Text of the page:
To visit Iceland in January is to enjoy wintry weather without it being too cold but with the possibility of blankets of snow. There are fewer crowds but with some truly unique festivals and holidays. The days are short but that means a better chance of seeing the Northern Lights!
Your Friend in Reykjavik invites you to begin the new year in Iceland. Join us for our midwinter celebrations and witness Iceland as a winter wonderland!
Iceland’s January Festivals
Christmas and New Year’s may be over in other countries, but we still have a little more celebrating to do in Iceland, especially in Reykjavik. On January 6, we light bonfires to commemorate the Epiphany as well as Þrettándinn. Go on our folklore tour and ask about the elves and their appearance during this holiday!
Or, if you are around during the end of the month, head over to Harpa for Dark Music Days, celebrating Icelandic musicians and composers. For a little more action, you may want to check out the Reykjavik International Games. Athletes from over 40 countries converge on our little city to compete in sports from karate to swimming to darts.
We haven’t forgotten a truly Icelandic holiday in mid-January, Þorri. Since it involves a great feast, we’ve saved it for our “what to eat” section below!
Northern Lights in Iceland in January
With only five or six hours of sunlight every day, Iceland’s long nights in January provide many opportunities for you to catch the Northern Lights. But you need to go out on a clear night, so check out the forecast from the Icelandic meteorological office to see where to go to avoid cloud cover and get the best view.
Best things to do in Iceland in January
Iceland’s landscape is gorgeous any time of year, but January is particularly stunning for blue ice. Blue ice forms on glaciers when there’s considerable snowfall compacted against the surface. And because of weather and science, we get stunning blue glaciers that make for even more picturesque hikes, such as at Sólheimajökull, or even more incredible ice cave explorations, like at through the crystal ice caves at Vatnajökull.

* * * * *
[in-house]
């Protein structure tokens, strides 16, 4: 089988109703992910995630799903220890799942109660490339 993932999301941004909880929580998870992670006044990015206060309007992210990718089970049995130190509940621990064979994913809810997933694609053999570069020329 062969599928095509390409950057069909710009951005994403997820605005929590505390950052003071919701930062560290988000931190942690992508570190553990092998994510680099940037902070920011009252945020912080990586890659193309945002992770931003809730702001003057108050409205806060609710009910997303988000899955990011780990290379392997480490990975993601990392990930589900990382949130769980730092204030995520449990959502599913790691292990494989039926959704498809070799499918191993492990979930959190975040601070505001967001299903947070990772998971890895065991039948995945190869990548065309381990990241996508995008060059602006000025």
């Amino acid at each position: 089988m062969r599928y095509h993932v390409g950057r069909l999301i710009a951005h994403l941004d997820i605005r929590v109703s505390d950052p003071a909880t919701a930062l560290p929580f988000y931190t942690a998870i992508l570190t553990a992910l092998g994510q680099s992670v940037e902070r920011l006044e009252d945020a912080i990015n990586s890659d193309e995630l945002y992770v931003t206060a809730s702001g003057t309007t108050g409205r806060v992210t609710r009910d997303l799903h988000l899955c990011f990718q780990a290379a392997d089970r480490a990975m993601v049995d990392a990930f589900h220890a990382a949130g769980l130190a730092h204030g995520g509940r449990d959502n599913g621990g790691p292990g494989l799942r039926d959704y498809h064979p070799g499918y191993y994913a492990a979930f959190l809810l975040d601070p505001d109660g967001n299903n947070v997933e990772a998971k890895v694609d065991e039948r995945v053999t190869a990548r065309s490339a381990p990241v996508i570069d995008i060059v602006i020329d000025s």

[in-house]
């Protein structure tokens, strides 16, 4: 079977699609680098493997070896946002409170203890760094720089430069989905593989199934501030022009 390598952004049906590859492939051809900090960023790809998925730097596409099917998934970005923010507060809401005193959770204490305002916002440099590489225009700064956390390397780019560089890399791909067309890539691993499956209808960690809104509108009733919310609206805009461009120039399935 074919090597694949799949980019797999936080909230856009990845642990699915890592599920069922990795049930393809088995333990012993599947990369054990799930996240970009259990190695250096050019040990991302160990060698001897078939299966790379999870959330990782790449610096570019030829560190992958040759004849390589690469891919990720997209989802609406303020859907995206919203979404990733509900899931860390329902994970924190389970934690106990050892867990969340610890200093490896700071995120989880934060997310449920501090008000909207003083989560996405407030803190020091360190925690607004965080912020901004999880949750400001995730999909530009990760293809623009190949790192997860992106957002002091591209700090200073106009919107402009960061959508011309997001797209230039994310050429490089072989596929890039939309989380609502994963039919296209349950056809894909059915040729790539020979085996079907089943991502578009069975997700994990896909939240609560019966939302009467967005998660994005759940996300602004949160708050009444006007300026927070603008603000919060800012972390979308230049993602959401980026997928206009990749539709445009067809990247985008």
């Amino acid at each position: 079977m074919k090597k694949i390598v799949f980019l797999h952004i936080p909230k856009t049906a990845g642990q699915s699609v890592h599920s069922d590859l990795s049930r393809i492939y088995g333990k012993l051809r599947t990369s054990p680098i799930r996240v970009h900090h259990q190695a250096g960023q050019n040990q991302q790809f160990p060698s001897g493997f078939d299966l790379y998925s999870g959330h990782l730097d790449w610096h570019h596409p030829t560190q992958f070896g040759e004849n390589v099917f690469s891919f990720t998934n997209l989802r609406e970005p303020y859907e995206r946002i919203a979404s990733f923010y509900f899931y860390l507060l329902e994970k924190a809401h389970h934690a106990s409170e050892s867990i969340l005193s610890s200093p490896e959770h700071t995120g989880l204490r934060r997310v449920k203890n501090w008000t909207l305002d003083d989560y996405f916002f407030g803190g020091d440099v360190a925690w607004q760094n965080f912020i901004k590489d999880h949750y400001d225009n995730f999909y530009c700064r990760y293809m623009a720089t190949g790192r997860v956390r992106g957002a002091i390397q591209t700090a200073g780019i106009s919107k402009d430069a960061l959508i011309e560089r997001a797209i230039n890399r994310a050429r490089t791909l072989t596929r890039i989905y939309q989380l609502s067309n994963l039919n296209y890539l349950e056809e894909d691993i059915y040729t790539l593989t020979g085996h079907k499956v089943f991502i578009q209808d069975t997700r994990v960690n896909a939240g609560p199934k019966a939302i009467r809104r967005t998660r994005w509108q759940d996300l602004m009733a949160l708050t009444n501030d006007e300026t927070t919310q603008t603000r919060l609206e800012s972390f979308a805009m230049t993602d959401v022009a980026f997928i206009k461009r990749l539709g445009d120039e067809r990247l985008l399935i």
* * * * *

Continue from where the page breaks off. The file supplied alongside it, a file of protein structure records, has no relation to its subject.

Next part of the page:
January is a perfect time to try local cuisine in Reykjavik
Þorri is the midwinter festival here, falling on the fourth month of winter in the Norse calendar. There are some odd things we do, including Man’s or Farmer’s Day, involving men wearing their trousers by one leg only to welcome visitors to their homes. More importantly, we have Þorrablót, a feast to celebrate Thor, the god of thunder. This is when we serve up local favorites like the fermented shark and sour ram’s testicles. If there’s a great time to try the exotic of our local cuisine, this is it!
Weather in Iceland in January
It is cold in Iceland in January, with average temperatures ranging from 27°F (-3°C) to 37°F (-3°C). There’s usually around an inch of snowfall, but there can also be storms and strong winds, so pack accordingly. The days do get longer since we’ve passed the winter solstice, but it’s still only five or six hours. Sunrise is around 11 at the beginning and 10 am towards the end of the month, so be prepared to begin your days in the dark.
What to pack to visit Iceland in January
Make sure to pack for cold weather. It may go without saying, but we like to emphasize this. However, you can also go on a little shopping spree if you find you didn’t bring enough layers. Also, make sure you have watertight bags and waterproof boots if you plan on heading into the outdoors. A swimsuit might also be a good idea since a hot springs experience surrounded by snow should not be missed!
Start the new year with Your Friend in Reykjavik!
Your Friend in Reykjavik has a range of walking tours to show you all the wonders of Reykjavik. We will make sure you make the most of your trip, whether you want to eat your fill or fill your Instagram!